To Essex and The Tower

Saturday saw us travelling to Essex with Barbara and David. They organised the day for us in return for me showing them around Melbourne when they visited a year or so ago. 

We caught the train from Liverpool Street Station to Chelmsford where they live and after meeting us at the station, we headed first to the National Trust property at Flatford Mill. This beautiful location is the location where John Constable painted a number of his famous paintings in the early 1800’s. I’m sorry that I don’t have the artistic skill of the drawing group who had set up by the stream so I had to resort to photography to capture some of the local scenery. It was extremely picturesque with dozens of superb landscape views from every angle. We could see the lock in Constable’s painting of the mill (atjhough it has recently been renovated and now looks brand new) as well as the old dry dock featured in his painting of boat building at the mill.

I did try to recreate his painting of the Hay Wain. The little house to the left his painting still exists although some of the environment is now very different now after 200 years. My photo below was taken petty close to the exact spot from where the ‘Hay Wain’ was painted. I couldn’t find anyone to lend me a horse and wagon, so you will have to imagine them in the stream.


The Hay Wain

From there, we drove through some very scenic countryside to the little town of Lavenham. I am not sure whether anyone ever painted there, but the town is full of old Tudor buildings. There is not a straight line in any of them. Clearly, the builders of the day had never herd of a spirit level. It’s surprising that some of them are still standing!


In the centre of the town is the old Guild Hall. By the late 15th century, Lavenham was at the centre of the local wool trade and had become one of the richest towns in England. To reflect this prosperity, four guilds were established in the town by the local merchant families. The most important of these was the wool guild, which founded the Guildhall of Corpus Christi in 1529. Given the dominance of the cloth and wool trade, the guildhall soon came to function as Lavenham’s principal meeting place and centre of business. With the eventual decline of the wool trade and, as a result, Lavenham’s prosperity, the guildhall’s role changed. By 1689, and until 1787, the guildhall was in use as the Bridewell Hotel, and was then used as the workhouse.


Our final destination for the day was the little town of Finchingfield in the area of Braintree. Apparently, there has been a settlement there since historical records of the area began. There also is archaeological evidence for a Roman villa 400 metres from the village church, and during the time of William the Conqueror it was called Phincingfelda. It is delightful village centred around a stream and duck pond with the village green on either side. Of course, the pub is on the green, as is the undertaker. I thought it fitting that on the other side of the duck pond is an antique centre. You can get old on one side of the town and get buried on the other!

I understand that Finchingfield is often called the most beautiful village in England. It is truly a ‘picture-postcard’ village and one of the most photographed. (I certainly did my share). Just down the road is an eighteenth-century windmill. The town has often appeared in television programmes, films, and commercials, as well as on chocolate boxes, biscuit tins, and other quality products. It is the quintessential picture postcard town!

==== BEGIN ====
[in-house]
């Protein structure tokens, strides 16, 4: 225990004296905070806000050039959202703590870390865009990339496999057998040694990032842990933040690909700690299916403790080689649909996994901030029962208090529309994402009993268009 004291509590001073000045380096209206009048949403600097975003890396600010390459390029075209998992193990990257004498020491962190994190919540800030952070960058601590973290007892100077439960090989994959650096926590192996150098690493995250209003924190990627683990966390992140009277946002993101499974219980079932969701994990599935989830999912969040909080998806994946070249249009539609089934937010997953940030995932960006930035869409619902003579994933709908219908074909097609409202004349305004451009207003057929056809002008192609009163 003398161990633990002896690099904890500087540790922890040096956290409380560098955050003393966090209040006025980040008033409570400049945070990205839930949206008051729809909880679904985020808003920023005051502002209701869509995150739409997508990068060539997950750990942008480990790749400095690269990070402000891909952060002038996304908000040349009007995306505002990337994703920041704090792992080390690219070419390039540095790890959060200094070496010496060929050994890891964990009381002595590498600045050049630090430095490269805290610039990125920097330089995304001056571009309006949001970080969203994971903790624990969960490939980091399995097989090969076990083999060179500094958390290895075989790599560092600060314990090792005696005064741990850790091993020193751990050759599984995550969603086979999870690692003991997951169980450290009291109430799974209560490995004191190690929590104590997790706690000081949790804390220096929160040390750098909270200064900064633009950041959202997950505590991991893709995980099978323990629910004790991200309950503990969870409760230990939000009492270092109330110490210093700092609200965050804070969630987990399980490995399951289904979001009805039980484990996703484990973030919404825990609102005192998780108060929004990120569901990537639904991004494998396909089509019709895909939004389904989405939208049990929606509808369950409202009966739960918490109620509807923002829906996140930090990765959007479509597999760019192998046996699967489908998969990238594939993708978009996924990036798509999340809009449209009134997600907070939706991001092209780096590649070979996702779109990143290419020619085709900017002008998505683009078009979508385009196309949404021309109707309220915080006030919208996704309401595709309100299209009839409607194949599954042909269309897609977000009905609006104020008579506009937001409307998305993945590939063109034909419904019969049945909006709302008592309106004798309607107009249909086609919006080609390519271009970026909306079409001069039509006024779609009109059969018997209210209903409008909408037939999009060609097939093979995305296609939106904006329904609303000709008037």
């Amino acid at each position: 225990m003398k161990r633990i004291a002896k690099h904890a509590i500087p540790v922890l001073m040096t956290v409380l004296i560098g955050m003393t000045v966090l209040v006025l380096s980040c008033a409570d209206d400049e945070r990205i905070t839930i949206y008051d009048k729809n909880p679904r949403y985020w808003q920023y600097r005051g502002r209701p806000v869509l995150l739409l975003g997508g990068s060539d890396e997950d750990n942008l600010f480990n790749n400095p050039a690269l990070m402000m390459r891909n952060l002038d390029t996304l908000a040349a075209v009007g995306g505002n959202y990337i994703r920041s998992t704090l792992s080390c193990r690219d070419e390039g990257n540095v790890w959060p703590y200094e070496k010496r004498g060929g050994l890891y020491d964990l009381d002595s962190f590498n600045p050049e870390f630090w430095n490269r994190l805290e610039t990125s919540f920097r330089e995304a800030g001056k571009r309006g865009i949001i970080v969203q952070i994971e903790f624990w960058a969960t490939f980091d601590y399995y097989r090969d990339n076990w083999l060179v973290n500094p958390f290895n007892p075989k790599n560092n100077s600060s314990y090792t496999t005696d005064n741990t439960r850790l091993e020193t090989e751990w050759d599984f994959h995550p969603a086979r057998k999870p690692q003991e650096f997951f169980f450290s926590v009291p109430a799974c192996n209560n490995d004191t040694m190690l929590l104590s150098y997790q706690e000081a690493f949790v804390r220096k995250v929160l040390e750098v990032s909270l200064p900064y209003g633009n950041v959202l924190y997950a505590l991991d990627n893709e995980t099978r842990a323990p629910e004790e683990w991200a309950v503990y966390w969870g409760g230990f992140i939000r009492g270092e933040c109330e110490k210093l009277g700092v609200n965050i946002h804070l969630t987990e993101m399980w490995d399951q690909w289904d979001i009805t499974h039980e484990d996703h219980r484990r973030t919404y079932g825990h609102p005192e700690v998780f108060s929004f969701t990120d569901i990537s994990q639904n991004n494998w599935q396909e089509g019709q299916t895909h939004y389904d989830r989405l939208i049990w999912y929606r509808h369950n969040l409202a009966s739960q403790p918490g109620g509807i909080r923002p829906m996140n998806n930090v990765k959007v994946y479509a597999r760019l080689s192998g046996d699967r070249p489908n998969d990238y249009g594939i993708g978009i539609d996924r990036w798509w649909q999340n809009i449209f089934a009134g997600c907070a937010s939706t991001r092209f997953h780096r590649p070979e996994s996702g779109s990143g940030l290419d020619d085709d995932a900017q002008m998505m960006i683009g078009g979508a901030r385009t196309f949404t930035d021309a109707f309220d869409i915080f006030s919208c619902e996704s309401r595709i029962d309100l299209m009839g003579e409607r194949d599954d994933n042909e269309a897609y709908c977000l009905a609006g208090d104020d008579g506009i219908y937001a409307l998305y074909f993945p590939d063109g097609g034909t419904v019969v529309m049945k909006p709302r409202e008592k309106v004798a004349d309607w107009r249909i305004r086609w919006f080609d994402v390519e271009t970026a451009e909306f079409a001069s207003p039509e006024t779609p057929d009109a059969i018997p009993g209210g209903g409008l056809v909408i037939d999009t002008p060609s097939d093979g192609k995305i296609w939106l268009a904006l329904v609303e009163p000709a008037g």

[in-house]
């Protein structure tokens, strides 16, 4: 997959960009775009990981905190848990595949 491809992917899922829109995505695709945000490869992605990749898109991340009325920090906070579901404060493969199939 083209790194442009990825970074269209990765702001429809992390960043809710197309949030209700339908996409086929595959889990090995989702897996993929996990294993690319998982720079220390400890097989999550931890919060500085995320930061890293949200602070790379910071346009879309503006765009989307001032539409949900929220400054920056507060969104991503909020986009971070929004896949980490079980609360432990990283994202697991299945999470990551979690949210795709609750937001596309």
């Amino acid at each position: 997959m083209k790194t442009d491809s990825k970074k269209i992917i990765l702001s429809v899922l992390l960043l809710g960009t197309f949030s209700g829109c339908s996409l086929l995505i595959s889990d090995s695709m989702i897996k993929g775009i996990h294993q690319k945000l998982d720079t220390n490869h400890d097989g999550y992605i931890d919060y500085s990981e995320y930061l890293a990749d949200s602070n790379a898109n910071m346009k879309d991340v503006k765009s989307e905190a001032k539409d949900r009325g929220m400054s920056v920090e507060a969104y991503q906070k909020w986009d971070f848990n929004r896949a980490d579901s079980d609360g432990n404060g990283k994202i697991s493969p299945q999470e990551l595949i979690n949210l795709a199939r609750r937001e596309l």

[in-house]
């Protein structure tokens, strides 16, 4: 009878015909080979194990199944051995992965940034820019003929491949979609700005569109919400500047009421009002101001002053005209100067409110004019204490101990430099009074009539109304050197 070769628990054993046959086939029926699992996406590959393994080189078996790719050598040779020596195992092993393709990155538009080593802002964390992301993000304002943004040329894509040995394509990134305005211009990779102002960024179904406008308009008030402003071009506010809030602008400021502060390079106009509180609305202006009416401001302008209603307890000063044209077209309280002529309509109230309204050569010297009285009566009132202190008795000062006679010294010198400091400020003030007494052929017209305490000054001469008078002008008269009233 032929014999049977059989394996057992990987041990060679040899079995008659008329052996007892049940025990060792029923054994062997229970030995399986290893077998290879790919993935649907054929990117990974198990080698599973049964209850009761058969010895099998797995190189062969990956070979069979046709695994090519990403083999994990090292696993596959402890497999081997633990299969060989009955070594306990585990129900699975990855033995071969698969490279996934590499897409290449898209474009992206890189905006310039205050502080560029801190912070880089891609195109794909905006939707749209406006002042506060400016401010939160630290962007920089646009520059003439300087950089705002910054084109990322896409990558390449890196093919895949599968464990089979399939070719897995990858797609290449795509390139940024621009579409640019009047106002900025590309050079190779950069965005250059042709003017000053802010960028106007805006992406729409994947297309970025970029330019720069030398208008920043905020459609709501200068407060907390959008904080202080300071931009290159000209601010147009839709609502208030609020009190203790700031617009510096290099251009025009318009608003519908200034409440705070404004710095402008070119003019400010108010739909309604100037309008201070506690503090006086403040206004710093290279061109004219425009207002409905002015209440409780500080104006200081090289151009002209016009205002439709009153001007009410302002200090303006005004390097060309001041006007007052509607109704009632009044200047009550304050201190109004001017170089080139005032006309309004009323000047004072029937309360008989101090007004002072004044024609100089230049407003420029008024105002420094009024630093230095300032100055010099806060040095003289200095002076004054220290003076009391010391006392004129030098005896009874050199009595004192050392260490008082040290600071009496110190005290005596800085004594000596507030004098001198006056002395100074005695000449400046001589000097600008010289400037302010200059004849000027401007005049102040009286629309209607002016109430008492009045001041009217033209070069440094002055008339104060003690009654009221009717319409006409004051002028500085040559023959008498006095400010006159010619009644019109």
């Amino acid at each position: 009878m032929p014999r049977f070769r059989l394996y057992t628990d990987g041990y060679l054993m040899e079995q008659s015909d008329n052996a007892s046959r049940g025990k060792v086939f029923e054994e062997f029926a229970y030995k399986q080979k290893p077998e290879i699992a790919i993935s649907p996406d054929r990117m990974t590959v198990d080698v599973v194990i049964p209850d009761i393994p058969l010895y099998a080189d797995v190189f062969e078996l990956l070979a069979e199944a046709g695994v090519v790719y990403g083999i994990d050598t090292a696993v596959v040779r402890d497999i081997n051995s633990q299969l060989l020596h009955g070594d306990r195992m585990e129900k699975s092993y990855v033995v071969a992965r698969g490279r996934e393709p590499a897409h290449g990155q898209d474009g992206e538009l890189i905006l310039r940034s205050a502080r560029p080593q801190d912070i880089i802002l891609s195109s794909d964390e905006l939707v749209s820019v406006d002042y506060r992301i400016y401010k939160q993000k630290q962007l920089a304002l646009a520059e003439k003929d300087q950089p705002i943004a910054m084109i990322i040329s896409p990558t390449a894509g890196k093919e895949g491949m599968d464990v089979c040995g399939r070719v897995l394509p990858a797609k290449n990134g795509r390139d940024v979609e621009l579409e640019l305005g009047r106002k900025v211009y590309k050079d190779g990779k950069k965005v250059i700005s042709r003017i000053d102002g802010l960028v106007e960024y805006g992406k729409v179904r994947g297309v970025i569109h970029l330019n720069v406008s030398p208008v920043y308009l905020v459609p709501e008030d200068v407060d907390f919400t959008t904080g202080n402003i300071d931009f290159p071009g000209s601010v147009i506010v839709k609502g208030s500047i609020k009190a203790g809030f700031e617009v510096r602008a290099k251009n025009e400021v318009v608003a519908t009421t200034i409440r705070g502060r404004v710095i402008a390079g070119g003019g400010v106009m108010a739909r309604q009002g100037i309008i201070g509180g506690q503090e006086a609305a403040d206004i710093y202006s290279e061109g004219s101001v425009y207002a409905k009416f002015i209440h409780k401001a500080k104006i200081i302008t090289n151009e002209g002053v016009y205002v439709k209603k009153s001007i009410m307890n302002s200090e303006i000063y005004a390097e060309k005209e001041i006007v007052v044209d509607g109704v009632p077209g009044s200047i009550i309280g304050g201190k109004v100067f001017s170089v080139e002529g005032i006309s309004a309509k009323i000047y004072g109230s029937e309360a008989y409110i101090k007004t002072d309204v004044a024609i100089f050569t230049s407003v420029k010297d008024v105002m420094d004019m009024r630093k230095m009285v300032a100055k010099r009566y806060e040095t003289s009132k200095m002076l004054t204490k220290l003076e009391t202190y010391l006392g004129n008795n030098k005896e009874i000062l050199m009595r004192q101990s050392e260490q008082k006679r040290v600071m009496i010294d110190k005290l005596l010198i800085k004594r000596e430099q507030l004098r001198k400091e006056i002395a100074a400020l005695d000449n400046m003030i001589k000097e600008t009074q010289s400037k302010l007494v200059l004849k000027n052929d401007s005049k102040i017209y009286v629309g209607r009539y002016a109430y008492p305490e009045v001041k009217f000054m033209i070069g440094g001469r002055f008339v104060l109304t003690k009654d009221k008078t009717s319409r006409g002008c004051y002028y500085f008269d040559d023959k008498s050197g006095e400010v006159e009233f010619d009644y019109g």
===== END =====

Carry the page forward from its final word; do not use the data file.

Before we returned to London, Barbara and David took us home for a delightful tea with beautiful scones and cakes. We had a superb day and wouldn’t have ever come across these locations without their help.

Sunday is our last day in London and we had arranged to meet Paul and June (who we had met on our tour of New England in the Fall). We planned to visit the Tower of London and then have lunch nearby. The British Governement have created a spectacular commemoration of WW1 at the Tower by placing over 888,000 ceramic poppies in the moat. These seem to flow out of a window and represent the blood of every British and Commonwealth soldier lost in WW1. It is a very moving attraction. The poppies were sold to individuals who received details of the solder that it commemorated. Over all they have raised over 11 million Pounds for charity. This  was planned well and finished well in time for Remembrance Day which will be commemorated next weekend on November 11

It’s a pity that the management of the London Underground didn’t plan as effectively. The Tube lines that service the Tower are closed for the weekend due to Engineering works and at the station nearer hotel  there was complete chaos. That, however,  didn’t seem to deter the thousands of people who were out to see this spectacle today. It was raining constantly this morning but that didn’t deter people from lining up in their thousands to see the poppies. We were a bit concerned asa to whether we would be able to see much but we were a little surprised to have a wonderful view from the top of the moat. After a few minutes of looking and contemplating, we then walked around it the Docklands area for lunch at a nearby restaurant.




Bruce is a keen traveller and photographer. This web site describes his travel and family interests

2 thoughts on “To Essex and The Tower

  1. What a magnificent commemoration at the Tower. I hope the blood red does not fade too fast. Nothing like local knowledge for exploring beautiful locations.

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